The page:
On December 16, 2012, a MIG jet bombed a number of sites within the camp, including a mosque, a hospital, and a school sheltering refugees. At least 40 people died, although the numbers were difficult to verify because bodies were taken to the Mujtahid governmental hospital in Damascus, according to activists who witnessed that day. From that point on, Yarmouk was embroiled in the fighting and tens of thousands of its inhabitants were forced to flee. A recent report by the PLHR-S notes “the destruction of a large number of homes and the displacement of more than 200 thousand of . . . [the camp’s] Palestinian and Syrian inhabitants, thousands of whom have sought refuge in other countries, primarily Lebanon, which houses around 60 thousand.”
The Beginning of the Siege
Government forces eventually surrounded the Yarmouk camp and placed it under siege, cutting off humanitarian aid and food deliveries. This siege has led to more than 100 deaths related to dehydration and famine so far. But the siege was not so strict initially—it has been tightened in two stages. The first partial siege was instituted as part of the regime’s initial crackdown on Yarmouk, whereas a much tighter and deadlier siege followed later.
Following the MIG airstrike of December 16, 2012, opposition fighters seized control of the camp. That development resulted in regime forces imposing a partial blockade at the entrance of the camp, aided by members of the Popular Front for the Liberation of Palestine-General Command, a regime-backed Palestinian militant group.
“Civilian families were at first allowed to enter and leave, although they were subject to thorough inspections at the regime checkpoint at the camp’s northern entrance (a large number of violations and incidents of humiliation of families at this checkpoint were recorded during this period). Restrictions were also placed on goods entering the camp,” wrote the PLHR-S in its January 2014 report on the siege.
Total Siege and Starvation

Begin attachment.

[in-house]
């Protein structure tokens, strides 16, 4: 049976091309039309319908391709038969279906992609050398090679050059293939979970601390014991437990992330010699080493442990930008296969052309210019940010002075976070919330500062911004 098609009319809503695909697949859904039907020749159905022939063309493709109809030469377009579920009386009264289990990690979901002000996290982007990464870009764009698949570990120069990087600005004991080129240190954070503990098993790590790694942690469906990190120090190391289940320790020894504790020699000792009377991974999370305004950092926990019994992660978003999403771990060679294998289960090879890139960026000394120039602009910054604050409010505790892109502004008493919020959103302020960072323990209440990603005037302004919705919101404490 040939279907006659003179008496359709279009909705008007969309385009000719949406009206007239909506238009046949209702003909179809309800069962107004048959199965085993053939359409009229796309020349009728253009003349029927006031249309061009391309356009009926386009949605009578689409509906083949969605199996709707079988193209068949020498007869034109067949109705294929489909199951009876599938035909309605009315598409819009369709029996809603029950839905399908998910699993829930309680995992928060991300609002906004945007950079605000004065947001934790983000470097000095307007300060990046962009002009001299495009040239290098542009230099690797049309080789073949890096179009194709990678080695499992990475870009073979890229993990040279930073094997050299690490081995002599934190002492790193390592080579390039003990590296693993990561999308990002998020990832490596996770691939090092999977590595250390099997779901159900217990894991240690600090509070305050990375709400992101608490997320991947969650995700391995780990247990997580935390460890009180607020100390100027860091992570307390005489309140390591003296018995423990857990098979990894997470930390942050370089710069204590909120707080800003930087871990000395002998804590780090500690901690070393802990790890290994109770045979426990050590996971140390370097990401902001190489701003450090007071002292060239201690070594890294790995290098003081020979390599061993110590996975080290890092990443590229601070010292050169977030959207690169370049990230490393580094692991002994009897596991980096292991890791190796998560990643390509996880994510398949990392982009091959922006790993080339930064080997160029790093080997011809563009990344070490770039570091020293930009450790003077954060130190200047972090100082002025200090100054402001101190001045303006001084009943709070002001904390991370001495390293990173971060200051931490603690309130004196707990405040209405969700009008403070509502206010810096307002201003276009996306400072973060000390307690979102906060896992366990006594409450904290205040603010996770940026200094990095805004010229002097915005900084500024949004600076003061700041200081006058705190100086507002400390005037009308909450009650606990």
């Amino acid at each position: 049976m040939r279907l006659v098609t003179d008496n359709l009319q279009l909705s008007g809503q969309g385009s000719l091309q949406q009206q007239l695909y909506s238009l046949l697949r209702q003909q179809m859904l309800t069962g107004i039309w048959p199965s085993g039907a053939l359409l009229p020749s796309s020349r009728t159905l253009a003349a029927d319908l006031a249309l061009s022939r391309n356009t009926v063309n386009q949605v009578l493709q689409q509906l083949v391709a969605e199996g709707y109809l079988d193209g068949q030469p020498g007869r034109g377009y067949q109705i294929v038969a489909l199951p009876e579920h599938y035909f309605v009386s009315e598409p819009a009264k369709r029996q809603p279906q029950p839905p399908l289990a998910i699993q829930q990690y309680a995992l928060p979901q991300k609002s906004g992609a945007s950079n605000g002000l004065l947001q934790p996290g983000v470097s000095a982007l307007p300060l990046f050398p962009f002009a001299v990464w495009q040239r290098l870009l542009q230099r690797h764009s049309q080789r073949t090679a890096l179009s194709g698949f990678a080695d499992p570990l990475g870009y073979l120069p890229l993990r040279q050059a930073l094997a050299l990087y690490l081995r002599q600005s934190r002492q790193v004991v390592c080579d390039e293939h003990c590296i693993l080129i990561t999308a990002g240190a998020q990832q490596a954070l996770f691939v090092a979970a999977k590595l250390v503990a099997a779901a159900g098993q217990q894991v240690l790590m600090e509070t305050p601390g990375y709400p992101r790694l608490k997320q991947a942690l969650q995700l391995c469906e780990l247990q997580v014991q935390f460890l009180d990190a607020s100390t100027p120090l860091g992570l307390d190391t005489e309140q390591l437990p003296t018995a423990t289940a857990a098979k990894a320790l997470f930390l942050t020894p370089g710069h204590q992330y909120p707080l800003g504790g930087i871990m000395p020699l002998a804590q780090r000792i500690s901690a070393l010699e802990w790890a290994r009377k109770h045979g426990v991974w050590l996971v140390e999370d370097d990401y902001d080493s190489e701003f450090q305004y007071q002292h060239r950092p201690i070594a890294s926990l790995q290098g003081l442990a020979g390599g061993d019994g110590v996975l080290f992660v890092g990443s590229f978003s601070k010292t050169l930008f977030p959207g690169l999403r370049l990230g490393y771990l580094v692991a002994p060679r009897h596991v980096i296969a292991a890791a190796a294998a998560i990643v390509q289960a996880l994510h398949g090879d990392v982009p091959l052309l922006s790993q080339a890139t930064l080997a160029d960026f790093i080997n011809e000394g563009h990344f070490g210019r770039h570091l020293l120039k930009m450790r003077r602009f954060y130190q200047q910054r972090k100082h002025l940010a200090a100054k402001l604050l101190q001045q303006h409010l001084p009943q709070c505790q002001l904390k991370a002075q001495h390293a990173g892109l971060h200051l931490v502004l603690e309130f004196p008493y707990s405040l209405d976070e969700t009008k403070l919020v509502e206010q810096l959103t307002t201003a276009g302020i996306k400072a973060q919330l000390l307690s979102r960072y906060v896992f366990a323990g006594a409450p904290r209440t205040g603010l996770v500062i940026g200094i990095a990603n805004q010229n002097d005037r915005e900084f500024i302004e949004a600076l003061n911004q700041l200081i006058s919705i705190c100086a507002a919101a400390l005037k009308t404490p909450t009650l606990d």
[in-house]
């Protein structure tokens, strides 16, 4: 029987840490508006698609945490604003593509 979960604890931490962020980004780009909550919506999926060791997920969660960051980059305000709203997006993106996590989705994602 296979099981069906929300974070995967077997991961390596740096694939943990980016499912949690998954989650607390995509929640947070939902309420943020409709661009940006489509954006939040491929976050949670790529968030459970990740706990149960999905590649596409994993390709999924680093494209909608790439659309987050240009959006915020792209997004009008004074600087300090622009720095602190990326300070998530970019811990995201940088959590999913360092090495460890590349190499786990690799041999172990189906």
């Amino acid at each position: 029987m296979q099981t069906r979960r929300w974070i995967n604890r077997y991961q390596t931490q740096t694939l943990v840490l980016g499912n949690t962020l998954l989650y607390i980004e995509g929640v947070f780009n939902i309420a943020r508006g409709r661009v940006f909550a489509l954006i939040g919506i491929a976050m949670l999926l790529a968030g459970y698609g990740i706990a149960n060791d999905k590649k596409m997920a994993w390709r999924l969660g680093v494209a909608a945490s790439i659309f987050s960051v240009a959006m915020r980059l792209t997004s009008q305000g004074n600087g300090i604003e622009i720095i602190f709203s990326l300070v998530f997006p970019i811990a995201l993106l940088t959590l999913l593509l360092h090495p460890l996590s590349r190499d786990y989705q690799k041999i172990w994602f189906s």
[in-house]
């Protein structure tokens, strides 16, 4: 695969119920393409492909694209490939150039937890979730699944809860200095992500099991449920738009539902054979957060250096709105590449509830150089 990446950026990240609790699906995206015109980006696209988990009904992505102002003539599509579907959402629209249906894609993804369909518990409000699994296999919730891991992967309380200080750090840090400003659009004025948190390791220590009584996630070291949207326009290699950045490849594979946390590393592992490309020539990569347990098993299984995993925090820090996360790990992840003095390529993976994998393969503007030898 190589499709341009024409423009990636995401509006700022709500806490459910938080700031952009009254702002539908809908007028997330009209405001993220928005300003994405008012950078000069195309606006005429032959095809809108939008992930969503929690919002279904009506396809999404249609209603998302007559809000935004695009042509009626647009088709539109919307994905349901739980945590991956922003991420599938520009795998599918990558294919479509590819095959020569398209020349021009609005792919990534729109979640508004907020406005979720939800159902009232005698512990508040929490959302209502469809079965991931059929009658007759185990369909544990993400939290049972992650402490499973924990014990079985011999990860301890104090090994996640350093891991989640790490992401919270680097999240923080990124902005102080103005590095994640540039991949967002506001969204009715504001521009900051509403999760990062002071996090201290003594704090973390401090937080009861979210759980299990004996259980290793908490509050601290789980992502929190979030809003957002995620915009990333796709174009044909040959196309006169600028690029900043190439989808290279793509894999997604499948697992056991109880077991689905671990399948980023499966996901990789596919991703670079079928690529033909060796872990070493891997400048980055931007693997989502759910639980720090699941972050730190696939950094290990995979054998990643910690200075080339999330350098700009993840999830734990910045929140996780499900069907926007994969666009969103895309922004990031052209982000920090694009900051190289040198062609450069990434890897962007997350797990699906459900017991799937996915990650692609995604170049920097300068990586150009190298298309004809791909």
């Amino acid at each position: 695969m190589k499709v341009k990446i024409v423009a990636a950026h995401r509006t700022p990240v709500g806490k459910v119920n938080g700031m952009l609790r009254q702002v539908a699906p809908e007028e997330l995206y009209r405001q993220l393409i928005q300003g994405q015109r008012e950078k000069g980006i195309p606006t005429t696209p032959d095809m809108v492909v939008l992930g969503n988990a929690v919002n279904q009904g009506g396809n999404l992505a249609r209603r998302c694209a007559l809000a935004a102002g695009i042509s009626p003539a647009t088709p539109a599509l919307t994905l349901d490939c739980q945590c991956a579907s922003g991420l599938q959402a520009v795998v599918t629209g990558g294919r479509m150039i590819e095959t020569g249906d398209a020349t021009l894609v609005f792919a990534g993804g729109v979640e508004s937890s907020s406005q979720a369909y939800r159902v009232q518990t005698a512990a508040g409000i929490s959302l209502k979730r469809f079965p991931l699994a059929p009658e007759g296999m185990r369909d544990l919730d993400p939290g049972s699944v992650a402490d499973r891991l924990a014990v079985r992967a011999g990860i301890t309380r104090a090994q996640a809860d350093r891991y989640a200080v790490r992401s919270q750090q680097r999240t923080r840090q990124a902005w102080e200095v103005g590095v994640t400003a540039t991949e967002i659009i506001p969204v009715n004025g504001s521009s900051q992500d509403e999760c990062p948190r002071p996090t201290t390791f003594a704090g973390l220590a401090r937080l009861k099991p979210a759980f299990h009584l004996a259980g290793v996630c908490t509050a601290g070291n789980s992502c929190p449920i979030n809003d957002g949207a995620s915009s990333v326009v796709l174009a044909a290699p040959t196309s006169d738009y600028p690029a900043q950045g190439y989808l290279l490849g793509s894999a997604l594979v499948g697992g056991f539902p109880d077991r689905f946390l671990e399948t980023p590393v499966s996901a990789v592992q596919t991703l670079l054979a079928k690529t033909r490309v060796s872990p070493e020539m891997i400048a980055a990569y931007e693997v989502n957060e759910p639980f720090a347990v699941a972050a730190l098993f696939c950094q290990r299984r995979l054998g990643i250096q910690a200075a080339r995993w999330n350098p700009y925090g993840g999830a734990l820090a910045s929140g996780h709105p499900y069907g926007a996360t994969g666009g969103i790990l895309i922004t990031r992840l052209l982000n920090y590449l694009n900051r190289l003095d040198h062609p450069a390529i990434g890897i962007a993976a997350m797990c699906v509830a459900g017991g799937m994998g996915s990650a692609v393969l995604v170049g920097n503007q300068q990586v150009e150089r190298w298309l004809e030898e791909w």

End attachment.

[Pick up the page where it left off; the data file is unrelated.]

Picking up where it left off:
By July 18, 2013, Yarmouk was cut off completely from the outside world and food deliveries had stopped. The camp’s inhabitants started to consume what they had stocked up in anticipation of the blockade, and breaking into the abandoned houses of neighbors or relatives became a routine act of survival. Toward the end of 2013, many began collecting herbs from the few surrounding fields or hunting stray cats and dogs for food. Religious figures even issued a fatwa, an Islamic ruling, to permit people to consume stray animals.
By mid-March 2014, the death count from the siege stood at around 137 victims, according to Aboud, the director of the PLHR-S, who lived in Yarmouk until he was forced to flee to France as a political refugee. The victims perished due to dehydration or a lack of nutrition and intravenous nutrition.
The starvation in Yarmouk changed the course of the conflict and strengthened the hand of the government. By February 2014, a fragile ceasefire had been instituted that lasted for nineteen days. The background and meaning of this ceasefire, how it was violated, and the new dynamics of the war in Yarmouk and the wider Damascus region will be discussed in tomorrow’s article.
Salim Salamah is a Syrian Palestinian writer, blogger, and activist born in the Yarmouk refugee camp in Damascus. In late 2012, he was forced to flee Syria and is now a political refugee in Sweden. He is spokesperson and board member of the Palestinian League for Human Rights-Syria, a group founded in 2011 to document human rights violations against Palestinian refugees in Syria. He tweets at Salim_SYR.